THE CHINESE Communist Party (CCP) has been getting a great deal of positive press lately on the organisation’s 100th anniversary. The coverage of President for Life Xi Jiping and the Chinese Communist Party has been “70% good; 30% bad”.
The “Good” is widely seen as China’s re-emergence on the World Stage, after four decades of growth. This is the result of “the biggest and longest-run economic boom in history” according to a July 2021 Financial Times editorial
The view is that, since Den Xiaoping’s assent to power in the late 1970’s, 800 million people were raised from poverty. The country was transformed from an agricultural backwater to a high-tech behemoth.
The “Bad” has more to do with details and technicalities, internal to the Middle Kingdom, with some spill-over into international affairs. The finger wagging focused on a leadership that is too keen to centralise power along with some notable unpleasantness in particular in the North-Western Province.
Xi spoke on behalf of 1.4 billion people. Not one of them, however, was asked for his or her opinion.
Judging the Chinese Communist Party on the basis of GDP growth since 1979 seems a little callous and arbitrary, ignoring as it does 30 years of Communist rule up to then. The party has, after all, been in charge since 1949.
Further, Chinese official data is known for being untrustworthy. In moments of candour, the likes of Li Keqiang, the current Premier, remind us that GDP data is “man-made” – therefore adjustable.
To deal with the certainty of Chinese Official data unreliability, and to judge the Chinese Communist Party’s “success” over the last few decades on its own terms, it is important firstly to use independent GDP data and secondly to put China’s supposed miracle firmly in its proper context.
Using data from The Conference Board, a US-based economic research organisation, as well as revised Chinese economic growth data based on a paper by Wu (2014), we have a clearer view of China’s development since 1950. In doing so, a very different reality emerges.
Based on purchasing power parity GDP per capita, the average Chinese citizen, at $688, was half as wealthy as his South Korean counterpart and around 45% less well off than his Taiwanese cousin at the onset of the Korean War in 1950.
By 2020, the average Chinese citizen found himself around 60% poorer than his South Korean equivalent and merely a quarter as wealthy as his Taiwanese relative, a fall in relative wealth of about half, to $14000 in relative terms.
In addition, the average Chinese citizen in 2020 is 20% poorer now than his 1950’s American equal.
The price paid in lives destroyed partially or fully for this decidedly damp “Economic Miracle” has been immense.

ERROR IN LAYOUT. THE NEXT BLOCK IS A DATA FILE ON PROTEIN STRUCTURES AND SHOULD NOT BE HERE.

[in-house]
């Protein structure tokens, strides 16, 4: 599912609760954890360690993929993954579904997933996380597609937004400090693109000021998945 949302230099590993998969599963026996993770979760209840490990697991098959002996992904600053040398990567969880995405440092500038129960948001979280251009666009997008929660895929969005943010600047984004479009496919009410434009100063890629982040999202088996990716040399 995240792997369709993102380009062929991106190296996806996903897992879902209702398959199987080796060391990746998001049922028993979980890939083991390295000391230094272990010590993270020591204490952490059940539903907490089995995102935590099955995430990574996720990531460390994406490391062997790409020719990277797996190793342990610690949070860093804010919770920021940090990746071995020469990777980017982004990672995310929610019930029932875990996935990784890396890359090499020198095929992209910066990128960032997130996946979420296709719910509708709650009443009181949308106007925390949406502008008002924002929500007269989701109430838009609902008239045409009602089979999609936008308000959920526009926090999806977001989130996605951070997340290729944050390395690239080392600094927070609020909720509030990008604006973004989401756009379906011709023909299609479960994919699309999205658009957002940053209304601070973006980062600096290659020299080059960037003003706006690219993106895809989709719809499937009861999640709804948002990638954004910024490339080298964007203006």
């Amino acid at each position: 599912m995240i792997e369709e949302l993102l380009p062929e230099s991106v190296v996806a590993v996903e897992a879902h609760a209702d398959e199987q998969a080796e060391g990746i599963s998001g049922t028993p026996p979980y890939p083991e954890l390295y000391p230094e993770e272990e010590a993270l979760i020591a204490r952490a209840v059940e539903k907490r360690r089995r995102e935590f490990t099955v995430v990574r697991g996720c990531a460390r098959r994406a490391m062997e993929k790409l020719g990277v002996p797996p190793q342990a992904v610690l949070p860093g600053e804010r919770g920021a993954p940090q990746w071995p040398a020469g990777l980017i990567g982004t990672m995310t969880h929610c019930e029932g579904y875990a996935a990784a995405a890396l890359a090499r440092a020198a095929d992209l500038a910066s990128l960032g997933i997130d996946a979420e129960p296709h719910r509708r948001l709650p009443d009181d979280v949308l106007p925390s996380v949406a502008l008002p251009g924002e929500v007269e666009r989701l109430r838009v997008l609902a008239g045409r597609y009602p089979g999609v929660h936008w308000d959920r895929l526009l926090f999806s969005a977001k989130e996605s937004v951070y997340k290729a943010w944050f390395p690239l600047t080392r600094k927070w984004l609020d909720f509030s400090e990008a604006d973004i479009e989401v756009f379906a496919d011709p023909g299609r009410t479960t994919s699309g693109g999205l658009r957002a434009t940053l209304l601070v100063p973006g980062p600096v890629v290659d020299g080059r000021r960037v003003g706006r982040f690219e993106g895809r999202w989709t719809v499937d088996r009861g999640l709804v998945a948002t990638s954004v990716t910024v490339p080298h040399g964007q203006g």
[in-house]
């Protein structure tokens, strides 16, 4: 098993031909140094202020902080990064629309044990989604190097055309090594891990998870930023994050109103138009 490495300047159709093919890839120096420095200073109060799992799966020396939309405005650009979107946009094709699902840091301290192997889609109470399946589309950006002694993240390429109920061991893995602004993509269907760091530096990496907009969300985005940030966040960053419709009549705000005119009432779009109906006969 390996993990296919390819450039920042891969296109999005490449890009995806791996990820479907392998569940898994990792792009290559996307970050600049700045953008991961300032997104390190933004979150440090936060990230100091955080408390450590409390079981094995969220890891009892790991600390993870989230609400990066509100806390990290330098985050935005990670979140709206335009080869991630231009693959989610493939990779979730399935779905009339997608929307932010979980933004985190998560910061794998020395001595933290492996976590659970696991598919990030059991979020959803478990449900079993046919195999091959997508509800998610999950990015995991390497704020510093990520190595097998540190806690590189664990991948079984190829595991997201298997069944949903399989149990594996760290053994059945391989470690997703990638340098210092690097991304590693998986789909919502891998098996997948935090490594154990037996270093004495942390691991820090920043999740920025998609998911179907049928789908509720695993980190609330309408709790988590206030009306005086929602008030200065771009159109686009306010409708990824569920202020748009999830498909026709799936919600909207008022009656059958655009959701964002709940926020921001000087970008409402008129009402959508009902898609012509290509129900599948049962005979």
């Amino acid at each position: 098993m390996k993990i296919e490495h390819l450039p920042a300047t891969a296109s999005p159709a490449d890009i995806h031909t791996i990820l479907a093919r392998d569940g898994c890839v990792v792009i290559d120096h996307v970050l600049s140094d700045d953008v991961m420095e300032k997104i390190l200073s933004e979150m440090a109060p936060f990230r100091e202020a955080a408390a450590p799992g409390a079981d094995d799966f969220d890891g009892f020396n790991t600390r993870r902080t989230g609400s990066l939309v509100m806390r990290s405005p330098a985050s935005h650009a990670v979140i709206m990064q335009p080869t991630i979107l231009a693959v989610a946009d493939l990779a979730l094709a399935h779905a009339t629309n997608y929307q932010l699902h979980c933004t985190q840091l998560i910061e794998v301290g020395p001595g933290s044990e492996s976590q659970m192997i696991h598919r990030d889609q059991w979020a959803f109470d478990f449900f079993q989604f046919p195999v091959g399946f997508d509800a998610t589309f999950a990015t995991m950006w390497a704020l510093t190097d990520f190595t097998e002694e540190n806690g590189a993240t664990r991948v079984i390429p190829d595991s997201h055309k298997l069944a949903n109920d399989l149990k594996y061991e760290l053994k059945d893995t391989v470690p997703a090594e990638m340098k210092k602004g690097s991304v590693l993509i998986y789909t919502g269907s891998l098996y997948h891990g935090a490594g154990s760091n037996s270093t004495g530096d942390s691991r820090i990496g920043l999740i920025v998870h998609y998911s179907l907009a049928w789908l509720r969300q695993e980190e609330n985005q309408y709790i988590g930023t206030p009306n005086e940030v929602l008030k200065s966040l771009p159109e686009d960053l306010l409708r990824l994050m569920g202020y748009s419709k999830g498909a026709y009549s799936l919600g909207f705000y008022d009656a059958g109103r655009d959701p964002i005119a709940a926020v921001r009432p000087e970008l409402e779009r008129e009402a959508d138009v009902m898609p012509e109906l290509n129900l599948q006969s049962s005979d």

In the 70 years of “Marxist-Leninist-Maoist”, to use Xi inelegant phraseology, hundreds of millions of Chinese people have been murdered, starved, sterilised, imprisoned, sold and brutalised. The story continues today.
In fact, every decade since Mao’s power grab, the Chinese Communist Party has experimented on its people, with ideological purity mainly trumping practical considerations.
In short, the CCP turned China into a huge Political Science laboratory – with the people playing the role of Guinea Pigs.
The 1950’s Great Leap Forward, an orgy of death and nihilistic destruction, was swiftly followed in the 1960s by an even more violent and grotesque Cultural Revolution.
Confronted by the failures of the people to make Communism work, the CCP pushed its destructive philosophy one step further by introducing its Malthusian, and by extension eugenicist, “One Child Policy” in 1979.
This led to the state control of the mother’s womb with the well-publicised and heart rendering rise in infanticide, child abandonment, abductions and the rise of coerced and often times late-terms abortions, the latter numbering in their tens of millions, Many of which were reportedly done without anaesthesia “causing what women describe as pain so unbearable it is like having one’s heart cut out.”
This led to a staggering, long lasting and potentially fatal gender imbalance as birth rate collapsed. 30 years after the implementation of the policy “10% of females” were said to be missing from the population.
The corollary was an excess of 15% of young men. They will die with no hope of ever having a family.
Further, in a paper entitled “How will History Judge China’s One Child Policy?” written in 2013, the authors write that while the Great Leap Forward and the Cultural Revolution were “grave mistakes that both cost tens of millions of lives”, the harm done was relatively short lived.
The one child policy, they add, however, “will surpass them in impact”.